A big advantage to our approach here is that you will be able to work with your timing skills anywhere, anytime. You don't need a guitar, and you don't necessarily need to be at home. All you need is a few spare minutes in your day, something everybody has no matter how busy you are.

The following drills are all in 4/4 time, the most common of time signatures. Start here, but you should also work with other times like 3/4 and 6/8 once you get comfortable with 4/4. Be sure to use a metronome too. Metronomes are an essential tool for musicians of all kinds. They will train your time better than anything else.

You must also be counting each and every beat aloud in the drills below. This is vitally important in developing your awareness of time.

Counting aloud is a means to an end. It's purely for training your awareness and sense of time. Soon enough you will be feeling the beat instead.

Let's start by counting 1, 2, 3, 4, 1, 2, 3, 4 etc.

Each number you count coincides with a click of the metronome. Your aim is to be perfectly in time as you do this.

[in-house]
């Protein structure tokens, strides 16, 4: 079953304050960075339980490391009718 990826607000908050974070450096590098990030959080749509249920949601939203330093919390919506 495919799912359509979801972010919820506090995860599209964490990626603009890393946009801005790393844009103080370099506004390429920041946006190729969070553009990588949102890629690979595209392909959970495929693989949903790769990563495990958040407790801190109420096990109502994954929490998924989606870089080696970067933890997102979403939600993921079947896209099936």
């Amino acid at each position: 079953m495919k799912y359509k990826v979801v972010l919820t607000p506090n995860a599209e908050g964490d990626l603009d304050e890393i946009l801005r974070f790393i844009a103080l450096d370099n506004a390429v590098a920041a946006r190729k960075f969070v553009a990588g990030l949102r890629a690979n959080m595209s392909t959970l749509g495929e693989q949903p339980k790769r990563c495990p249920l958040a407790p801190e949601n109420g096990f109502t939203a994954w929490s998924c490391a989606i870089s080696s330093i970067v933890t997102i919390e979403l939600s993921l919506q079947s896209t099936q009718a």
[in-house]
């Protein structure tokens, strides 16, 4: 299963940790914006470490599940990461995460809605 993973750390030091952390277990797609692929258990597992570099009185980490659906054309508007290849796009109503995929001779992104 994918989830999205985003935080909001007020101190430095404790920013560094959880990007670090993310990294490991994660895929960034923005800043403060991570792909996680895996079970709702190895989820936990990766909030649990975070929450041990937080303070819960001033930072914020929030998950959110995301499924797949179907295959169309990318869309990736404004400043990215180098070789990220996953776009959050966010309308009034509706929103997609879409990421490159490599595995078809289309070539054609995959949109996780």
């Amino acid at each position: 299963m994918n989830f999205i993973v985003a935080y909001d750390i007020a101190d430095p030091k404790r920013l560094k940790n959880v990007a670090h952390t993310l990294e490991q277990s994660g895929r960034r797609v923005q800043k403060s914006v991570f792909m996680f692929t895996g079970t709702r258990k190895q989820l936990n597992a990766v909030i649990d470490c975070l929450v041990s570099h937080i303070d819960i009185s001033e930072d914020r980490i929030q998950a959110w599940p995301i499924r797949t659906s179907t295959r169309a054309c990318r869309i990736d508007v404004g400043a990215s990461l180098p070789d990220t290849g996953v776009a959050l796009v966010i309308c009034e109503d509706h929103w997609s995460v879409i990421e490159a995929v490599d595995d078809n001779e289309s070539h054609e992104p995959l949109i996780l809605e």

Once you have this going, tap on the first beat only as you continue to count all beats (I have highlighted the beats you are tapping in each example below).

Like this:

1, 2, 3, 4, 1, 2, 3, 4 etc.

Now let's tap on the 1 and 3 beats like this:

1, 2, 3, 4, 1, 2, 3, 4 etc.

Finally, tap on all 4 beats like this:

1, 2, 3, 4, 1, 2, 3, 4 etc.

Warning: A very costly assumption that many people make is that rhythm and timing drills, like the ones in this article, are for beginners only. Counting and clapping appears to be simple and therefore you feel you are above these and don't need to do them. This is wrong! You're playing will suffer if you take on this attitude. If you have trouble playing your guitar in time, or you want to increase you awareness of time, then the these drills will help you greatly. Don't underestimate the benefit your guitar playing will receive by doing them regularly.